The big first baseman declined the Milwaukee Brewers' offer of arbitration Wednesday, confident that there is a long-term deal awaiting him in the market. With all of the attention so far devoted to another slugging first baseman, Albert Pujols, Fielder's status has remained under the radar since the free agent signing period started last month.
The Brewers are maintaining contact with Boras, but they are not confident in their financial ability to retain him. Texas remains interested but on the periphery (for now), according to sources familiar with the Rangers' plans. So, too, does Seattle, whose general manager, Jack Zduriencik, was Milwaukee's scouting director when the Brewers made Fielder their No. 1 pick in the first round (seventh overall) of the 2002 draft.
There are those who believe the Cubs will enter the bidding, but all appears quiet on the North Side of Chicago for now (besides, the Cubs have been involved with Pujols so far). Some people think the Blue Jays will turn aggressive in Fielder's direction.
Boras maintains that the Pujols talks are not impacting those of Fielder, and that whatever decision Pujols ultimately makes will not affect Fielder.
"I just don't see teams other than the team that signs Albert -- that would be the only team I would think that would be impacted," Boras said. "The real issue is, does a team need a young, franchise core player? These players have so much value to them because they have value from the media content, they increase your RSN [Regional Sports Network] value tremendously, they also increase your attendance and they also allow ownership to retain ancillary players at a greater rate because those players want to stay on a winning team with a core player like that.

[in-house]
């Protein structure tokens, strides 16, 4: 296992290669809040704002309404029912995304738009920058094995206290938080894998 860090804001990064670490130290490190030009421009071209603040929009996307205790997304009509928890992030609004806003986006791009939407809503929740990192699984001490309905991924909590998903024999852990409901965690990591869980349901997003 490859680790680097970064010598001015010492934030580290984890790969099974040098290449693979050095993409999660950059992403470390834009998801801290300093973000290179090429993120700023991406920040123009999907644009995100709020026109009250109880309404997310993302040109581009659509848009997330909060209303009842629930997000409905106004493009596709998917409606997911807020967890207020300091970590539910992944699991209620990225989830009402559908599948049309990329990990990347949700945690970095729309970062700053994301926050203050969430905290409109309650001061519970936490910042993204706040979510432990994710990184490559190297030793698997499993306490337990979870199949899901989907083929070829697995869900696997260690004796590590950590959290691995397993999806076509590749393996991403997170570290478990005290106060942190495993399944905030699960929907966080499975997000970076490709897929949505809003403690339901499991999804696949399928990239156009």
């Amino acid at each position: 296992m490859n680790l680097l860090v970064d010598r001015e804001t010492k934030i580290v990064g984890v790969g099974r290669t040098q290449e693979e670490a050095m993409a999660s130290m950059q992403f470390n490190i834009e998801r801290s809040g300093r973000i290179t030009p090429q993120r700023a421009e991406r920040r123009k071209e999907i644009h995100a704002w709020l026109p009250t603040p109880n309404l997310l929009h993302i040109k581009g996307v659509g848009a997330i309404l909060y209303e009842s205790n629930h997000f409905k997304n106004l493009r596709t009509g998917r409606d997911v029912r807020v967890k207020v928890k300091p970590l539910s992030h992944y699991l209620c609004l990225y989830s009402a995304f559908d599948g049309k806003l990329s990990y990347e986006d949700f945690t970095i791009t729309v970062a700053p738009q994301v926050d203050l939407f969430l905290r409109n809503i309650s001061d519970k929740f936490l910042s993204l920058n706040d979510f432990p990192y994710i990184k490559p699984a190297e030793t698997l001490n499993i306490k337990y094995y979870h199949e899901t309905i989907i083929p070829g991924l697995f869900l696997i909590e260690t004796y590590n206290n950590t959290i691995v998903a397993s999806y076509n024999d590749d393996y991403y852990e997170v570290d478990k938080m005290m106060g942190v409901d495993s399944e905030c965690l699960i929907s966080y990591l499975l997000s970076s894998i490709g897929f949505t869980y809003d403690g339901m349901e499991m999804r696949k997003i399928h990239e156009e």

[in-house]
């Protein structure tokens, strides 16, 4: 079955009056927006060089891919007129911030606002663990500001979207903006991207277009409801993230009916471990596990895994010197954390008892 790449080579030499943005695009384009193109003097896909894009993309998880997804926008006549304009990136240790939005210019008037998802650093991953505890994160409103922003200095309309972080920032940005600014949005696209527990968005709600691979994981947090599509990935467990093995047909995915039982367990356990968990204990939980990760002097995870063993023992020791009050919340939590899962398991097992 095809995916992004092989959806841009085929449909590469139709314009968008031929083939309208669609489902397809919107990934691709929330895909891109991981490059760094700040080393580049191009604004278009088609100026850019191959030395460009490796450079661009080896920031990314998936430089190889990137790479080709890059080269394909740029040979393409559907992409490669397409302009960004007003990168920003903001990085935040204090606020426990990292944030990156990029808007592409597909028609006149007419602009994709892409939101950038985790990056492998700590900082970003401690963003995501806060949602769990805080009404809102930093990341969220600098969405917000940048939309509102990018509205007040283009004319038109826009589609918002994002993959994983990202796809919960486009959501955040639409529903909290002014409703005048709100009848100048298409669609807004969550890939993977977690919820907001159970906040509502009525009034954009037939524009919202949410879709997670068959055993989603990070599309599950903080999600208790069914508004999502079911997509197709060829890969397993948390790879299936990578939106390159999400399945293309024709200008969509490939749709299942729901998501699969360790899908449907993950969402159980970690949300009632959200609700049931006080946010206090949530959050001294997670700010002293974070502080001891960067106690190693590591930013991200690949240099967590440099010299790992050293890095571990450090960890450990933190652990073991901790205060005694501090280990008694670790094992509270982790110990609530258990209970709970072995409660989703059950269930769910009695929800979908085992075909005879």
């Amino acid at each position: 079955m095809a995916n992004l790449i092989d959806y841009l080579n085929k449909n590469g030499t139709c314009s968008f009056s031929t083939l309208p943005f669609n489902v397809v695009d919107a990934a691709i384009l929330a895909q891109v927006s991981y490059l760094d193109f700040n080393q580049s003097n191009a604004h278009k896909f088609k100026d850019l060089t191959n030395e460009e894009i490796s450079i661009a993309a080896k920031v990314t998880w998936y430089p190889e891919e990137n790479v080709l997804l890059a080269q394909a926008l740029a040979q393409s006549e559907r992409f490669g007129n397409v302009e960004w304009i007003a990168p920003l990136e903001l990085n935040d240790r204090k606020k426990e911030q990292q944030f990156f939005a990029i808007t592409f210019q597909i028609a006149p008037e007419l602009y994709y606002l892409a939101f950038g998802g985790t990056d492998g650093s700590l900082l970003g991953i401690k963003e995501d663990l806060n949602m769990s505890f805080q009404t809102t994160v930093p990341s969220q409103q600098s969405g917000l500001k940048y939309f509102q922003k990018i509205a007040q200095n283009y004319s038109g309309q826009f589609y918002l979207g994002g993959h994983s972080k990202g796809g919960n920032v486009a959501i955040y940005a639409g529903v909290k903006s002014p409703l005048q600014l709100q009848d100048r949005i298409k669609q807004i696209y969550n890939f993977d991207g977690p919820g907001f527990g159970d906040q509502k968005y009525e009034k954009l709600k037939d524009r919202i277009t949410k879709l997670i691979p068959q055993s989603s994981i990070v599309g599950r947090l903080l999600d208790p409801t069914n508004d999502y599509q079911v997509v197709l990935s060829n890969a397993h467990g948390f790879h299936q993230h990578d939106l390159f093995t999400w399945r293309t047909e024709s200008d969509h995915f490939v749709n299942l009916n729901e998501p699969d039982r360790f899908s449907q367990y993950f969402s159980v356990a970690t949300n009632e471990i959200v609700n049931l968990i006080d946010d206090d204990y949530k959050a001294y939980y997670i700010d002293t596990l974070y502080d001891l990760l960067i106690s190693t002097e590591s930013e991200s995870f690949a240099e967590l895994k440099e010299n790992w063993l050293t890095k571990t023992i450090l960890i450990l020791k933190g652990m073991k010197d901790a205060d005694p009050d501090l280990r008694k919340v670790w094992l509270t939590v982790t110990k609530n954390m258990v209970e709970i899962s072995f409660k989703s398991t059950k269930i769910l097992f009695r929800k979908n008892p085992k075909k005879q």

"It's very nice to hit in front of those kinds of players, and that attracts players. We saw in Milwaukee a great pitcher, Zack Greinke, let his original team know he wanted to go there and play. And that's because they had players like Prince Fielder there. And I think players sign long term to stay with those teams.
"There's an attraction value that comes with those players that help clubs retain the players they have or attract other ones.
"I just think there are few of them."
Posted on: December 8, 2011 1:53 am
DALLAS -- The skies seemed to clear ever so briefly for the Cardinals on Wednesday when they learned that the Marlins were out of the Albert Pujols talks. Then the Los Angeles Angels jumped in, according to sources, and the fog has moved back in.
Also in the mix are an unidentified team that reportedly has offered 10 years and more than $200 million, and a Chicago Cubs' offer believed to be shorter term -- four or five years.
It is not clear when Pujols will make a decision. But multiple sources familiar with the talks said the Angels, rumored to have been involved with Pujols 24 hours earlier when they really were not in the mix, entered the bidding aggressively and seriously Wednesday.
Question is, for how long? The Angels also were working feverishly Wednesday night to wrap up a deal with free agent starting pitcher C.J. Wilson. If they come to terms with the left-hander, that almost certainly will preclude them from being able to add Pujols as well.
The agent for Pujols, Dan Lozano, could not be reached for comment. USA Today's Bob Nightengale reported that the Angels made what is believed to be 10-year offer worth at least $210 million. On Tuesday, the Cardinals came in strong with their first new offer since last February, reportedly 10 years at $220 million.
Rookie Angels general manager Jerry Dipoto was evasive earlier Wednesday afternoon when asked directly about Pujols, saying "We're trying to improve our club in a variety of different ways. Speculation is what speculation is. Our net is spread wide, but that's not necessarily where our focus is."